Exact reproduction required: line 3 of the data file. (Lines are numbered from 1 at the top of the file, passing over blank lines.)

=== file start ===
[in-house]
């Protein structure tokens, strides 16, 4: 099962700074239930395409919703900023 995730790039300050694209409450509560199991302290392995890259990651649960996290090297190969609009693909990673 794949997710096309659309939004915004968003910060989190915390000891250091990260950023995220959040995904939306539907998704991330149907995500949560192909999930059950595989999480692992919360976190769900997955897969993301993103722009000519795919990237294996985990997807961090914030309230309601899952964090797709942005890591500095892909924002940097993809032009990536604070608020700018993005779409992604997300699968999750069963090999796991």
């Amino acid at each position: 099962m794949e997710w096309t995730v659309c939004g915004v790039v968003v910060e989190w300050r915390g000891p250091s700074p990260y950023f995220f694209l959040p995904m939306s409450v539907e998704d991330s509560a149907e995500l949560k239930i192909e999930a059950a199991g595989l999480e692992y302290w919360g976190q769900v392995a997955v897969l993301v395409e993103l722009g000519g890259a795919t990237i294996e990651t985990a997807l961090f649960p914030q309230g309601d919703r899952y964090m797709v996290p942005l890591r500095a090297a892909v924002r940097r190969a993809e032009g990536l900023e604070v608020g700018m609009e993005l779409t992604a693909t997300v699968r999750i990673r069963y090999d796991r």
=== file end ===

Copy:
């Amino acid at each position: 099962m794949e997710w096309t995730v659309c939004g915004v790039v968003v910060e989190w300050r915390g000891p250091s700074p990260y950023f995220f694209l959040p995904m939306s409450v539907e998704d991330s509560a149907e995500l949560k239930i192909e999930a059950a199991g595989l999480e692992y302290w919360g976190q769900v392995a997955v897969l993301v395409e993103l722009g000519g890259a795919t990237i294996e990651t985990a997807l961090f649960p914030q309230g309601d919703r899952y964090m797709v996290p942005l890591r500095a090297a892909v924002r940097r190969a993809e032009g990536l900023e604070v608020g700018m609009e993005l779409t992604a693909t997300v699968r999750i990673r069963y090999d796991r």